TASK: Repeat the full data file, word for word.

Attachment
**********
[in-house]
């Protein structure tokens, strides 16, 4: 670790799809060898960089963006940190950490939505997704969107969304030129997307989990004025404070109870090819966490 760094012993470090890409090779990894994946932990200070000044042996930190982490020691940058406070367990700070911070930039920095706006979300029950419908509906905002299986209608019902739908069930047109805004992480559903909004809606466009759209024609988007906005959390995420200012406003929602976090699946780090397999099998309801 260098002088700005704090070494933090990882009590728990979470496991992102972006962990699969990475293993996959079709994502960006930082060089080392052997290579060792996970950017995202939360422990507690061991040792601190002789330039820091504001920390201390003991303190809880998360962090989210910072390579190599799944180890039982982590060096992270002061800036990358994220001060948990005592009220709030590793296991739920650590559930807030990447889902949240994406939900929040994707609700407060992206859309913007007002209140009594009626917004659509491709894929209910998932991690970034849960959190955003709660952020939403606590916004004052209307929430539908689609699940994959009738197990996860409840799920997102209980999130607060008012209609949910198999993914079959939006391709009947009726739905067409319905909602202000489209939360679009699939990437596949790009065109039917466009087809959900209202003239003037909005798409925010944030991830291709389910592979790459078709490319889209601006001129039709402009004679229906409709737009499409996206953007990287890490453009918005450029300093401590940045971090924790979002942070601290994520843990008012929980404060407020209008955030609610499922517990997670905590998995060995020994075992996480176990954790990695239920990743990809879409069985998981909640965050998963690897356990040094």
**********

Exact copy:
[in-house]
């Protein structure tokens, strides 16, 4: 670790799809060898960089963006940190950490939505997704969107969304030129997307989990004025404070109870090819966490 760094012993470090890409090779990894994946932990200070000044042996930190982490020691940058406070367990700070911070930039920095706006979300029950419908509906905002299986209608019902739908069930047109805004992480559903909004809606466009759209024609988007906005959390995420200012406003929602976090699946780090397999099998309801 260098002088700005704090070494933090990882009590728990979470496991992102972006962990699969990475293993996959079709994502960006930082060089080392052997290579060792996970950017995202939360422990507690061991040792601190002789330039820091504001920390201390003991303190809880998360962090989210910072390579190599799944180890039982982590060096992270002061800036990358994220001060948990005592009220709030590793296991739920650590559930807030990447889902949240994406939900929040994707609700407060992206859309913007007002209140009594009626917004659509491709894929209910998932991690970034849960959190955003709660952020939403606590916004004052209307929430539908689609699940994959009738197990996860409840799920997102209980999130607060008012209609949910198999993914079959939006391709009947009726739905067409319905909602202000489209939360679009699939990437596949790009065109039917466009087809959900209202003239003037909005798409925010944030991830291709389910592979790459078709490319889209601006001129039709402009004679229906409709737009499409996206953007990287890490453009918005450029300093401590940045971090924790979002942070601290994520843990008012929980404060407020209008955030609610499922517990997670905590998995060995020994075992996480176990954790990695239920990743990809879409069985998981909640965050998963690897356990040094």